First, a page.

The correlation between the time course of serum concentration changes in IL-33, MMP-9, and TIMP-1 and the extent of acute coronary syndrome (ACS) during and after acute MI is unclear. Therefore, in the present study, we evaluated the serum concentrations of these markers at various time points in patients with ACS.

METHODS

Patients

The study population was composed of 55 patients with complaints of sudden chest pain who were admitted to the emergency department within the first 6 hours of pain onset. Exclusion criteria were as follows: a diagnosis of renal failure, collagen tissue disease, infection, vasculitis, depression, or somatization or having undergone angioplasty, bypass surgery, or open-heart surgery. The patient group was divided into two subgroups: patients with unstable angina (UA; n = 25) and those with non-ST elevated myocardial infarction (NSTEMI; n = 30). The leading symptom of ACS is typically chest pain. The working diagnosis of NSTEMI-ACS is a rule-out diagnosis based on the electrocardiogram showing a lack of persistent ST elevation. Biomarkers (troponins) further distinguish NSTEMI and UA [24]. The control group consisted of 25 patients who had no significant coronary artery stenosis (25% of luminal diameter) and were age- and sex-matched with the patient groups. The study was performed in compliance with the Declaration of Helsinki.
Venous blood samples were obtained when patients with NSTEMI were admitted to our hospital. Postadmission blood samples were obtained at 12, 24, and 48 hours after percutaneous coronary intervention. Blood samples were obtained from the control group in the morning. Triglycerides, total cholesterol, high density lipoprotein cholesterol (HDL-C), C-reactive protein (CRP), fibrinogen, troponin I, aspartate aminotransferase (AST), lactate dehydrogenase (LDH), and isoenzymes of phosphocreatine kinase (creatine kinase-MB, CK-MB) were measured immediately. For other measurements, the blood samples were centrifuged at 1,500 ×g and 4℃ for 10 minutes and stored at -86℃ until analysis. Blood samples were drawn on admission and at 12, 24, and 48 hours after the onset of infarction for measuring MMP-9, TIMP-1, and IL-33 levels.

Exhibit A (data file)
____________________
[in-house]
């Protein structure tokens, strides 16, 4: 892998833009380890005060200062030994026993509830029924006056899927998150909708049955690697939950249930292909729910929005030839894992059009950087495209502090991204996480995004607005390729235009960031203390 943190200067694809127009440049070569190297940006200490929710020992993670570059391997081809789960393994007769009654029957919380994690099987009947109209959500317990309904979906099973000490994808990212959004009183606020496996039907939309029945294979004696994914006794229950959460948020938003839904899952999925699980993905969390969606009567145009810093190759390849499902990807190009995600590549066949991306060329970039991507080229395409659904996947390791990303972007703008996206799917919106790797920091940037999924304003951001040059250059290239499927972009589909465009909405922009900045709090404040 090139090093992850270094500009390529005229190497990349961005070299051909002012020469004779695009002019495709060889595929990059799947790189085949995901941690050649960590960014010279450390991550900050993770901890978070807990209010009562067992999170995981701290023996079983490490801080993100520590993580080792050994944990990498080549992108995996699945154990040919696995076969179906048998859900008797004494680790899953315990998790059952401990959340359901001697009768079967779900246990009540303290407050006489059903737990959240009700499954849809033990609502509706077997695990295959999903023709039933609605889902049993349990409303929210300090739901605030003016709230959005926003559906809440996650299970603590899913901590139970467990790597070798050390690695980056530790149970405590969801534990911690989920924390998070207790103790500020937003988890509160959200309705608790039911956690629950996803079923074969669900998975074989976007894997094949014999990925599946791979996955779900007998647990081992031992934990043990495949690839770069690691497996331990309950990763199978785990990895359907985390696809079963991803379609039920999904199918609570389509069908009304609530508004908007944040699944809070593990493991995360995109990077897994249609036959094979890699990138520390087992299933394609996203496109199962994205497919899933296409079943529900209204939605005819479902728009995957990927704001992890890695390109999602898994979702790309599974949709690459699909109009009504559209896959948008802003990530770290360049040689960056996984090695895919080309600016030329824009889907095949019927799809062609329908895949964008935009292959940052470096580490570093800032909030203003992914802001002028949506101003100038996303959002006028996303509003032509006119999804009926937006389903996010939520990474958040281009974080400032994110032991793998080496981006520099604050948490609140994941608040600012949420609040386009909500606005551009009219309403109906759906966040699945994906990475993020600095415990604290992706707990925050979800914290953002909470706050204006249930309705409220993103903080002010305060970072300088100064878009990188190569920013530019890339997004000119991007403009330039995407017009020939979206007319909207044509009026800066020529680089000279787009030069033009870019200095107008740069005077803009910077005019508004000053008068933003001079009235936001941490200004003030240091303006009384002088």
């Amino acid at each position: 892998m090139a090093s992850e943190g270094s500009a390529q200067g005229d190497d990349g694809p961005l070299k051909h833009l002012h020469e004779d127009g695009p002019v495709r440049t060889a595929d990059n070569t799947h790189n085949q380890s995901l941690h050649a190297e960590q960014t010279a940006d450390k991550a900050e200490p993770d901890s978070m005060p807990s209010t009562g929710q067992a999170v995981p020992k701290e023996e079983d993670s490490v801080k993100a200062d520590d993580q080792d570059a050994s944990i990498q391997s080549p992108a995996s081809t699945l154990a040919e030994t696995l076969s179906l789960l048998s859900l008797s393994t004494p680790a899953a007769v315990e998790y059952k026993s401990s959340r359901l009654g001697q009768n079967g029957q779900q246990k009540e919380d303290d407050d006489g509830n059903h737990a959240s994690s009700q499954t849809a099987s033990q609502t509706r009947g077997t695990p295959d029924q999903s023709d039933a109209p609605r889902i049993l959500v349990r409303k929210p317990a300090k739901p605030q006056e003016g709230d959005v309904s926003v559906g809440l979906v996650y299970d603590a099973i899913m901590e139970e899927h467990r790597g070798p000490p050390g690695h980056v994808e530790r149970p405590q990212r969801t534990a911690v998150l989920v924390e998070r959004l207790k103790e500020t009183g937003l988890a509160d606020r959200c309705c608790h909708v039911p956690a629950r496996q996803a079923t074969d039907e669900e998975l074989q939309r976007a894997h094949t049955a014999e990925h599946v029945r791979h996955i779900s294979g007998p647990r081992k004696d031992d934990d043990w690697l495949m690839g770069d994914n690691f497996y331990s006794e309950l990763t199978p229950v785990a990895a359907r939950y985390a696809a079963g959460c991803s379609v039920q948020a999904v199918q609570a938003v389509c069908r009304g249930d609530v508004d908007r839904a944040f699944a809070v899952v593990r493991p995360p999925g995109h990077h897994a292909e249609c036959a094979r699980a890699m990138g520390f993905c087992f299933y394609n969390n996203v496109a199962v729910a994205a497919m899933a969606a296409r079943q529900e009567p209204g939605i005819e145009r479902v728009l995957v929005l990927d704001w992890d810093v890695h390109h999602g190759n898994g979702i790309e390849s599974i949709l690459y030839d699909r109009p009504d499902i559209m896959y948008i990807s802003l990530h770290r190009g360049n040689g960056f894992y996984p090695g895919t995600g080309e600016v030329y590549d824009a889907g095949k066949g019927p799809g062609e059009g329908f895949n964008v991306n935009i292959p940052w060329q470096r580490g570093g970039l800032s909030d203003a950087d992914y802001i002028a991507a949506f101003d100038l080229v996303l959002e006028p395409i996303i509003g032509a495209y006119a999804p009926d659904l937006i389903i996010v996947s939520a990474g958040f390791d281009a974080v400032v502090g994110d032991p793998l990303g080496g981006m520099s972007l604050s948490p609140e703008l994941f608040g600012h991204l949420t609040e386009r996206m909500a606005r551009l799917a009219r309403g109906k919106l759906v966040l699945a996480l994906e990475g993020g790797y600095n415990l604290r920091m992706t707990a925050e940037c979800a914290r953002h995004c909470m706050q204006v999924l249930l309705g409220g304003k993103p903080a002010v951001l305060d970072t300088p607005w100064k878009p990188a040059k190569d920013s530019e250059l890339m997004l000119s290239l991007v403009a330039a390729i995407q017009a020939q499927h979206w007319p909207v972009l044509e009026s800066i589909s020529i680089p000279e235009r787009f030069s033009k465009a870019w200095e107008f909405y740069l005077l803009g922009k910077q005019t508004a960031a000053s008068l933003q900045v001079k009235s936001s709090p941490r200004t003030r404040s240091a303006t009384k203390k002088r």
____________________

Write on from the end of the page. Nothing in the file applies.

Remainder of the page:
MMP-9 measurement

The concentrations of MMP-9 were determined in duplicate using the RayBio enzyme-linked immunosorbent assay (ELISA) kits (RayBiotech Inc., Norcross, GA, USA) designed to measure their pro and active forms. The detection limit of this assay was 10 pg/mL. Intra and interassay variations were less than 12%.

IL-33 measurement

IL-33 levels were determined using the ELISA Kit (USCN Life Science Inc., Houston, TX, USA). A monoclonal antibody specific for IL-33 was precoated onto a microplate. The detection limit of this assay was less than 6.4 pg/mL.

TIMP-1 measurement

The concentrations of TIMP-1 were determined in duplicate using the RayBio ELISA kits (RayBiotech Inc.). The detection limit of this assay was 40 pg/mL. Intra and interassay variations were less than 12%.

Others assays

For the CRP measurement, the particle-enhanced immunoturbidimetric method was performed using a Behring Nephelometer BN-100 (Behring Diagnostic, Frankfurt, Germany). The sensitivity of the test was 0.1 mg/L.
Serum cholesterol, triglyceride, and HDL-C were measured using enzymatic colorimetric methods with commercially available kits (Cobas 311, Roche Diagnostics GmbH, Mannheim, Germany) and LDL-C was calculated according to the Friedewald formula. Serum glucose levels were determined enzymatically by the hexokinase method (Roche Diagnostics GmbH).
Cardiac troponin T (cTnT) was measured by an electrochemiluminescence immunoassay (Troponin T, Roche Diagnostics GmbH) using an Elecsys E170 analyzer (Roche Diagnostics GmbH). The lower limit of detection for the cTnT assay was 3 ng/L. Serum CK-MB, AST, and LDH levels were determined in a Roche/Cobas 311 automated clinical chemistry analyzer. Fibrinogen levels were determined by the Clauss method using Multifibren U (Dade Behring, Marburg, Germany), and leukocyte levels were measured with an automatic hematology analyzer (Beckman Coulter, Brea, CA, USA).

Statistical analysis